When Texas A&M extended Jimbo Fisher’s contract just days before the Aggies’ 2021 season kicked off, the program’s outlook was rosy.
The team was coming off its best season under Fisher, a 9-1 campaign with a top-five finish in the polls, its second finish since joining the SEC in 2012. Recruiting was booming, and the class that Fisher and his staff were coming together this summer to ultimately become the highest-rated in the era of Internet recruiting rankings.
After signing Fisher to a 10-year, $75 million contract in 2017 to lure him away from Florida State, Texas A&M doubled down in September 2021, extending him through 2031 to the tune of nearly $95 million, fully guaranteed.
“Coach Fisher continues to demonstrate that he is building our program for long-term success and is a great fit for Texas A&M,” athletic director Ross Bjork said at the time in a statement accompanying the news of Fisher’s extension . “There is momentum in all phases of our program and we are excited about what lies ahead for Aggie Football.”
Fisher, in a statement that praised A&M’s investment and support, concluded with: “It is an honor to be the head football coach at Texas A&M and while I am proud of the progress we have achieved, we are not. already done!”
More than two years later, Fisher is done. Texas A&M fired Fisher on Sunday. The Aggies went 45-25 in Fisher’s six seasons at the helm.
Since the program peaked in 2020 and the extension was signed, Texas A&M is 19-15 overall, 10-13 against SEC competition and 12-14 against Power opponents. 5. Since 2021, the Aggies are 4-10 in games decided by eight points or fewer and have lost seven such games in a row. Texas A&M hasn’t won a true road game since October 16, 2021, a nine-game losing streak. The Aggies are a disappointing 6-4 this fall.
With the Aggies showing no considerable positive progress in the sixth year of the Fisher era, Texas A&M decided to part ways with Fisher, despite having over $77 million remaining on his contract. Although Fisher’s massive buyout has become a popular argument in discussions of the Aggies’ plight, there is one aspect that has often been overlooked: They don’t have to shell out everything at once.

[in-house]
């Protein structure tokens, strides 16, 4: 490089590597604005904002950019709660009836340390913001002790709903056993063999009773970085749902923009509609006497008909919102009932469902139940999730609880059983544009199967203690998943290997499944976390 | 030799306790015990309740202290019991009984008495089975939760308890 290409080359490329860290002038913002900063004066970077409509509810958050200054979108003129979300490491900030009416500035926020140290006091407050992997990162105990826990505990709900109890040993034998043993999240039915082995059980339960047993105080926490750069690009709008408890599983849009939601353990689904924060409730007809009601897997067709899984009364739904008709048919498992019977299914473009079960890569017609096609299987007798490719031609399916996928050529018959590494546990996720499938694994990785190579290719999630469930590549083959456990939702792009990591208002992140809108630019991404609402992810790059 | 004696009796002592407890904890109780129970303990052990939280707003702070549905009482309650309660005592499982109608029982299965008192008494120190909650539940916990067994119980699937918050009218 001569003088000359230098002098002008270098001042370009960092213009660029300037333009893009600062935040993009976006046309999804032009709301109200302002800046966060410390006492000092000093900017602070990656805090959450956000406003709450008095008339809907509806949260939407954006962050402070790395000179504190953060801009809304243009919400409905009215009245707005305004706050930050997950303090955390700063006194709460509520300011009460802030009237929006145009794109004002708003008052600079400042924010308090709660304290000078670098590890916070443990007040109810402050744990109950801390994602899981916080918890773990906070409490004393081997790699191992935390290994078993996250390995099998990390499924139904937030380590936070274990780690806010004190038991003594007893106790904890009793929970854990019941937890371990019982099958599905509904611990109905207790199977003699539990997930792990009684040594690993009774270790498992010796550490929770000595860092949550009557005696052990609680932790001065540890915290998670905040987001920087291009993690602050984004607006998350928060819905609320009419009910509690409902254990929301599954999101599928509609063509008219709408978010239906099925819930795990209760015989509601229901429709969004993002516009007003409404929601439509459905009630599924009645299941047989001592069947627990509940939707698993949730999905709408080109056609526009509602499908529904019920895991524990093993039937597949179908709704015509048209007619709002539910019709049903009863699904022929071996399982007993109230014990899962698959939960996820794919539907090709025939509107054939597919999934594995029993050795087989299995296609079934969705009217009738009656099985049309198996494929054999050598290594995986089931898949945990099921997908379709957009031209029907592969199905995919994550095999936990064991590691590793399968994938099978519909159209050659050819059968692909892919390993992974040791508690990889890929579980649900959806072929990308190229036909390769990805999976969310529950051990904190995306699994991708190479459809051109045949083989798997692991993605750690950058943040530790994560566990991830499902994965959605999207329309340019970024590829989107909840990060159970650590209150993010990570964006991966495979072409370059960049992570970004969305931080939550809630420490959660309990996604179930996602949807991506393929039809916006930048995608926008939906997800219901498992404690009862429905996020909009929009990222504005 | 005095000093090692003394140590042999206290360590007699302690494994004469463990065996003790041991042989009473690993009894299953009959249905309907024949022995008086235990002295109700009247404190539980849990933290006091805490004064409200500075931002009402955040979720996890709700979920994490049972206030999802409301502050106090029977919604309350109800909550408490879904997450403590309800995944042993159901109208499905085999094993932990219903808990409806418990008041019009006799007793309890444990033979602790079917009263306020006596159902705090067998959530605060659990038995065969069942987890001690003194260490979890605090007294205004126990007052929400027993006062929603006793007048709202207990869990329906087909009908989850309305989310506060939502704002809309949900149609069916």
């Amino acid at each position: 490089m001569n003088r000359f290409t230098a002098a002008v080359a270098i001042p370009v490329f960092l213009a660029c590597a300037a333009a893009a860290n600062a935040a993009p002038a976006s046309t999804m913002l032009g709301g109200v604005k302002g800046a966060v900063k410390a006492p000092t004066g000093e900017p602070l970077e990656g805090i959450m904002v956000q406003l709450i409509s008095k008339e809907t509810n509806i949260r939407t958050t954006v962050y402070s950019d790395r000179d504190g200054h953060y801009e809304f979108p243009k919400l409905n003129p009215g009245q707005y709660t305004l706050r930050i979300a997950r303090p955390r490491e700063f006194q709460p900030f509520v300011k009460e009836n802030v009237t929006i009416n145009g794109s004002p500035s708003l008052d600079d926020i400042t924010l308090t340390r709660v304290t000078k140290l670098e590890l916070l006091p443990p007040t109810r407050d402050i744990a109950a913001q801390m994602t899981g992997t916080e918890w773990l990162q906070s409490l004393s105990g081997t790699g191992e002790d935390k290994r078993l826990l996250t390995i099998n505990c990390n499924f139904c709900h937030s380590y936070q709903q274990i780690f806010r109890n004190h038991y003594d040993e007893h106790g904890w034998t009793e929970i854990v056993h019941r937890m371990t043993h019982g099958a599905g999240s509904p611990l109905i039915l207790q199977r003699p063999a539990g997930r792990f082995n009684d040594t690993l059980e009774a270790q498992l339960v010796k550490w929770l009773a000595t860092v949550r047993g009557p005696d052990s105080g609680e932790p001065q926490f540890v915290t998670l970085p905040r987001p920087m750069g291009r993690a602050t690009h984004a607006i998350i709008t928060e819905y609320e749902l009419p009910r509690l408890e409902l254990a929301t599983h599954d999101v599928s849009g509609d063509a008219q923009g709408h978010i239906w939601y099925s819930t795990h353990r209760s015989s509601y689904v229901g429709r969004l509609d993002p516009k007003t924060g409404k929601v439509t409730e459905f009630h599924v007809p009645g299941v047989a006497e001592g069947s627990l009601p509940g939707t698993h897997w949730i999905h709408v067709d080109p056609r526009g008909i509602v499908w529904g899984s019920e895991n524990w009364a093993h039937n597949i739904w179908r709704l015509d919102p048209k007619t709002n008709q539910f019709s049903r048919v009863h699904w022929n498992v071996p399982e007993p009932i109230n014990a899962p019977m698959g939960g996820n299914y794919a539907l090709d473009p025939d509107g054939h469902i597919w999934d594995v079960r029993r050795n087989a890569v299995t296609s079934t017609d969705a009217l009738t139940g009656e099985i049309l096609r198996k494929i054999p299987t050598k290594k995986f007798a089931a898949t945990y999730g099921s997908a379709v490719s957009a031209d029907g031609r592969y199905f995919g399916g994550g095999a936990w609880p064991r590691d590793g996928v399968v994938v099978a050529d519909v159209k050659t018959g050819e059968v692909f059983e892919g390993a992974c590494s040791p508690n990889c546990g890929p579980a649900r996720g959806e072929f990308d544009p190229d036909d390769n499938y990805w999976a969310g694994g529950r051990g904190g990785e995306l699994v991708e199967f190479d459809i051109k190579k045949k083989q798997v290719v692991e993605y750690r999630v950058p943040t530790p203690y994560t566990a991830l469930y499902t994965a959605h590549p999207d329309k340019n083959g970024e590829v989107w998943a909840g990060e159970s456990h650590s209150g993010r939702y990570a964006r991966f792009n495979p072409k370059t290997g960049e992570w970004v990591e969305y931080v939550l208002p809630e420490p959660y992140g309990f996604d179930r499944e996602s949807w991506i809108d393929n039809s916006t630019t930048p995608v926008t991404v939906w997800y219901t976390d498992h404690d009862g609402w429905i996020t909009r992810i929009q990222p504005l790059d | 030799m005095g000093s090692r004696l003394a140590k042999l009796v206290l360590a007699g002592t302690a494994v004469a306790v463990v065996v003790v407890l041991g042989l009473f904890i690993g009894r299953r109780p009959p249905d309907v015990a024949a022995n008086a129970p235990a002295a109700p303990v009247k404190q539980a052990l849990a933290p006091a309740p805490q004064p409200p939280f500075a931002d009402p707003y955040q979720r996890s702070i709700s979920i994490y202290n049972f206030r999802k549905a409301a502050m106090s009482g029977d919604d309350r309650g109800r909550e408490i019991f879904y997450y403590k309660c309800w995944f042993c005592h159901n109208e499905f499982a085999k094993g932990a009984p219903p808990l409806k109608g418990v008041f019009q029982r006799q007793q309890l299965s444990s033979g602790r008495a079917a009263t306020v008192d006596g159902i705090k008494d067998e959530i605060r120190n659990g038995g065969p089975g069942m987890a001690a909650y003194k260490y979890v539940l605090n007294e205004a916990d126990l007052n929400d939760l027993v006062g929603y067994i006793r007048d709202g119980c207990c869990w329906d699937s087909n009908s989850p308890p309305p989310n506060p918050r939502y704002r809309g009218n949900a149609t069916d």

Fisher’s contract explains the buyout payment schedule as follows:
“The University will pay twenty-five percent (25%) of this amount in a lump sum within (60) days following the effective date of termination of the Agreement, and the remaining balance will be paid to Coach in the form of equal annual payments starting from one hundred and twenty. (120) days after the effective date of termination of this Agreement and until the original termination date of this Agreement, December 31, 2031.”
What does this mean for Texas A&M now that it fires Fisher? The Aggies don’t have to immediately write Fisher a check for $77 million.
In total, the Aggies owe Fisher $26.6 million by March 11, 2024. It’s certainly not loose change, but it’s much more manageable than if the entire contract was due up front. . The rest will be paid in annual installments of $7.2 million from 2025 to 2031, meaning the Aggies would essentially pay two head coaches for the next eight years.
Fisher’s predecessor, Kevin Sumlin, was given a lump sum to terminate his contract: all of what was left of the five-year, $30 million contract he signed at the end of the 2013 season was his. due within 60 days. When he was fired after the 2017 season, the school fulfilled that obligation with a one-time payment of $9.9 million in early 2018, according to the Dallas Morning News.
Total redemption: $77,562,500
Lump sum (25%) due (within 60 days): $19,390,625
Eight payments, beginning no later than March 11, 2024 and continuing annually until 2031: $7,271,484
Even the short-term money Texas A&M owes dwarfs the largest buyout known to have been paid to a fired coach: $21.4 million to former Auburn coach Gus Malzahn. And that doesn’t take into account the money it would take for the program to hire a new head coach and staff, which would be substantial.
If the salary and personnel of a potential new head coach match what A&M currently pays for its staff (a total of $17 million per year), making a change will require more than $40 million in salaries at the over the next calendar year, taking into account the Fisher acquisition. Even for an athletic department as cash-rich as the Aggies — Texas A&M generated $193 million in revenue and $177 million in expenses in 2022 — that’s hard to digest.
Yet A&M executives had seen enough. Fisher is out, but the Aggies haven’t finished paying him yet, and won’t for another eight years.
(Photo: Bob Levey/Getty Images)